(KJV) Genesis 15:12

12 And when the sun was going down, a deep sleep fell upon Abram; and, lo, an horror of great darkness fell upon him. 13 And he said unto Abram, Know of a surety that thy seed shall be a stranger in a land that is not theirs, and shall serve them; and they shall afflict them four hundred years; 14 And also that nation, whom they shall serve, will I judge: and afterward shall they come out with great substance. 15 And thou shalt go to thy fathers in peace; thou shalt be buried in a good old age. 16 But in the fourth generation they shall come hither again: for the iniquity of the Amorites is not yet full

In the above text God promises Abraham that his descendants will come back from captivity in the fourth generation.

If we start counting from Abraham who is given the promise Judah & his brothers are the fourth generation.

Judah & his brothers are not the ones that came out,but are the ones that actually went into Egypt.

So from whom is the fourth generation reckoned here?.

  • Would this answer your question ?
    – Lucian
    Dec 4 '17 at 5:43
  • @Lucian,i seem to get 225 years from entrance to exodus Dec 4 '17 at 5:56
  • Israel was for four generations in Egypt, which are mentioned in the linked answer.
    – Lucian
    Dec 4 '17 at 10:29

In the Old Testament the term generation can be taken as the period of time from a man's birth until the birth of his first offspring. (see TWOT - - Theological Wordbook of the Old Testament)

For Abraham this period of time would be 100 years; i.e. how old Abraham was at the time of the birth of Isaac.

Thus four generations (i.e. Abrahamic generations) would amount to 400 years. This is how Abraham would have viewed it as his life progressed. He would not have had any idea of the time span (generations) between later of his offspring.

That this is likely the proper understanding is that the time length of 400 years has already been introduced into the text back in verse 13 of Genesis chapter 15

It seems reasonably clear in the text that God was giving Abraham a clear word, which Abraham was intended to understand, of how long it would be until Abraham's seed would inherit the land promised to Abraham

  • Abraham's first offspring was Ishmael, not Isaac.
    – Nigel J
    Jan 28 '18 at 7:05
  • G 15:13 identifies those who entered Egypt as Abraham's promised "seed." Gen. 17 clearly eliminates Ishmael from being that promised seed. Verse 18 shows Abraham pleading: "And Abraham said unto God, O that Ishmael might live before thee!" Yet, in verse 18, "And God said, Sarah thy wife shall bear thee a son indeed; and thou shalt call his name Isaac: and I will establish my covenant with him for an everlasting covenant, and with his seed after him." The "seed" is the critical issue here in @Phil's excellent answer. Isaac is the duly appointed "seed of the woman" and the "seed of Abraham". Jun 22 '20 at 17:25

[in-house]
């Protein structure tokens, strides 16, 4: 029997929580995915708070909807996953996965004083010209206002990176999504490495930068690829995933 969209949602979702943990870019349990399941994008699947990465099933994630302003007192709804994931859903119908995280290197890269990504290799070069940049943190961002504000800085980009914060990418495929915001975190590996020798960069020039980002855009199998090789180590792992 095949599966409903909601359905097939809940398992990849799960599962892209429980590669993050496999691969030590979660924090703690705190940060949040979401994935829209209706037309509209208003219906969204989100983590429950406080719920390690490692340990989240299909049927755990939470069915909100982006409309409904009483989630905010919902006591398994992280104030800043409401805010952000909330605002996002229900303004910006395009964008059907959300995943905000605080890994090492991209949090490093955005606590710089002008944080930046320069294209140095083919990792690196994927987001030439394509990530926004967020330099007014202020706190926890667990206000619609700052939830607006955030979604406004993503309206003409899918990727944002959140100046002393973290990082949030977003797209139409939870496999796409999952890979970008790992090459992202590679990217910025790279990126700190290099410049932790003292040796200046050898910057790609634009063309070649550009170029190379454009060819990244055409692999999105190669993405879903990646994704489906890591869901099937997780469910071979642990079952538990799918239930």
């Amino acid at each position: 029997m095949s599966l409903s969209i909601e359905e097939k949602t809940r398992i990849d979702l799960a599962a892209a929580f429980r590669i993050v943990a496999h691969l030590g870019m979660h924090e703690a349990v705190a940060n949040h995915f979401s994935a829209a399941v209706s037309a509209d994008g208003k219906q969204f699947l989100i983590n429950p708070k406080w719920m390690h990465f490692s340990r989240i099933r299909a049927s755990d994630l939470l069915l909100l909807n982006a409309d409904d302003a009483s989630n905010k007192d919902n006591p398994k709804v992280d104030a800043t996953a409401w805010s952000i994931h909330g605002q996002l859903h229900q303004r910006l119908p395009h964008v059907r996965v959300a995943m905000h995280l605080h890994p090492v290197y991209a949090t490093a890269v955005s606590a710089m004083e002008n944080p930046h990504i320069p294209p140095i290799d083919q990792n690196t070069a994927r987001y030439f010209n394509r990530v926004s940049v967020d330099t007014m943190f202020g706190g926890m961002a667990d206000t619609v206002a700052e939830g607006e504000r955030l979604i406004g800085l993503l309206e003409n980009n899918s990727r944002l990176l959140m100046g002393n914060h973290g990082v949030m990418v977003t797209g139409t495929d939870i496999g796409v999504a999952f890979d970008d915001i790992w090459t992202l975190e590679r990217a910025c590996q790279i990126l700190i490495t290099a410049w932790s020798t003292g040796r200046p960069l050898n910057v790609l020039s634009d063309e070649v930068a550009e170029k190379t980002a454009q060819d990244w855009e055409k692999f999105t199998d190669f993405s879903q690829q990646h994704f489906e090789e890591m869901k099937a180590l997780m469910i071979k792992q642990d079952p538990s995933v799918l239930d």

I'm inclined to accept Phil's answer, but there is a problem with his answer; namely, if the "four generations" are to be understood as "four hundred years" then why is the bible not speaking of the "fifth generation" returning? since only after the four hundred years of sojourn in Egypt did the Israelites return to the land of Canaan, why speak of a fourth generation returning, when in fact they were still in Egyptian bondage?

I want to suggest that the four generations are to be taken literally. We can make this work only if we reckon the four generations from the time Abraham's seed was first born in the land of Egypt. So Jacob and Levi would not be considered part of the "four generations" since they were born prior to the migration to Egypt. Kehat then would be considered the first generation to be born in Egypt. If my theory is plausible then we have: Kehat - Amram - Moses - fourth generation which made it back to the land of Canaan. Keep in mind that not only did Moses die before entering Canaan, but the entire third generation (besides for Caleb and Joshua) was wiped out in the desert during the forty year wandering in the desert, thus the fourth generation was the first to actually enter the land of Canaan.

I'm aware that this raises new problems in regards to the "four hundred year" prophecy, since it's not possible to squeeze in four hundred years in a tight three (literal) generations lifespan. This has been dealt with somewhere else. It is not in my interest to get involved in this complex problem, but all I can say is that this does not in any way undermine the premise that the four generations are four literal generations, as common sense supports; if anything, we could say that the four hundred years is modeled after the four generations and thus should not be taken literally. The motif of punishing the fourth generation (in this case the Amorites) is repeated many times in the bible, and is even found in the ten commandments. Thus it is plausible that the four hundred years prophecy is built on that motif.

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